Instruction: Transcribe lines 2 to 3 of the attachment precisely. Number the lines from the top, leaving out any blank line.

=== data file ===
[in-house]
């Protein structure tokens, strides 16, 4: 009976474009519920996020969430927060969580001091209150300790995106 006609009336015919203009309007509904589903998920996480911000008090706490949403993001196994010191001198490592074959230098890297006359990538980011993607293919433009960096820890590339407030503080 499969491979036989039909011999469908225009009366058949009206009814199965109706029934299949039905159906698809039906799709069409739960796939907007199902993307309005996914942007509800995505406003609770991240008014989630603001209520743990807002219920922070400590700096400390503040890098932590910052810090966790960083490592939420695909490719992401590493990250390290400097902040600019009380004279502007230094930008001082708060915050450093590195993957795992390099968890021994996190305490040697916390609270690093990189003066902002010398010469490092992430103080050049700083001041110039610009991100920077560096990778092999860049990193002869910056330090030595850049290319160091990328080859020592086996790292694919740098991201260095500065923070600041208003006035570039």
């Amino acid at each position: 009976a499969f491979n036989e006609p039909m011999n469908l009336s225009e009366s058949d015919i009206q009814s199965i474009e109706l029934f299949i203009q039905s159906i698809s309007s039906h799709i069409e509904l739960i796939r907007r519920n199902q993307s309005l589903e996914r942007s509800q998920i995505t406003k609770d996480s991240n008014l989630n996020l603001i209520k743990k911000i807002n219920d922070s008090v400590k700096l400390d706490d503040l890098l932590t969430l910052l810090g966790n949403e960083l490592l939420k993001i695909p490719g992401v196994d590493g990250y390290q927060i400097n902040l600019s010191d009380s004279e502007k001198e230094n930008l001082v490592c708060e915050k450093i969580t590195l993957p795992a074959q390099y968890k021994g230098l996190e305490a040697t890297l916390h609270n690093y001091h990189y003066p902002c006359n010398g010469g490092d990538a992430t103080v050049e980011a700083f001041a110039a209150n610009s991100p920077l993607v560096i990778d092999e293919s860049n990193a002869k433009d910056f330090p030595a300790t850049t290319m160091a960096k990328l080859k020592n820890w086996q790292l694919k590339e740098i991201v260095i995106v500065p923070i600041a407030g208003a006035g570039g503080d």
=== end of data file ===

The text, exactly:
């Protein structure tokens, strides 16, 4: 009976474009519920996020969430927060969580001091209150300790995106 006609009336015919203009309007509904589903998920996480911000008090706490949403993001196994010191001198490592074959230098890297006359990538980011993607293919433009960096820890590339407030503080 499969491979036989039909011999469908225009009366058949009206009814199965109706029934299949039905159906698809039906799709069409739960796939907007199902993307309005996914942007509800995505406003609770991240008014989630603001209520743990807002219920922070400590700096400390503040890098932590910052810090966790960083490592939420695909490719992401590493990250390290400097902040600019009380004279502007230094930008001082708060915050450093590195993957795992390099968890021994996190305490040697916390609270690093990189003066902002010398010469490092992430103080050049700083001041110039610009991100920077560096990778092999860049990193002869910056330090030595850049290319160091990328080859020592086996790292694919740098991201260095500065923070600041208003006035570039």
């Amino acid at each position: 009976a499969f491979n036989e006609p039909m011999n469908l009336s225009e009366s058949d015919i009206q009814s199965i474009e109706l029934f299949i203009q039905s159906i698809s309007s039906h799709i069409e509904l739960i796939r907007r519920n199902q993307s309005l589903e996914r942007s509800q998920i995505t406003k609770d996480s991240n008014l989630n996020l603001i209520k743990k911000i807002n219920d922070s008090v400590k700096l400390d706490d503040l890098l932590t969430l910052l810090g966790n949403e960083l490592l939420k993001i695909p490719g992401v196994d590493g990250y390290q927060i400097n902040l600019s010191d009380s004279e502007k001198e230094n930008l001082v490592c708060e915050k450093i969580t590195l993957p795992a074959q390099y968890k021994g230098l996190e305490a040697t890297l916390h609270n690093y001091h990189y003066p902002c006359n010398g010469g490092d990538a992430t103080v050049e980011a700083f001041a110039a209150n610009s991100p920077l993607v560096i990778d092999e293919s860049n990193a002869k433009d910056f330090p030595a300790t850049t290319m160091a960096k990328l080859k020592n820890w086996q790292l694919k590339e740098i991201v260095i995106v500065p923070i600041a407030g208003a006035g570039g503080d």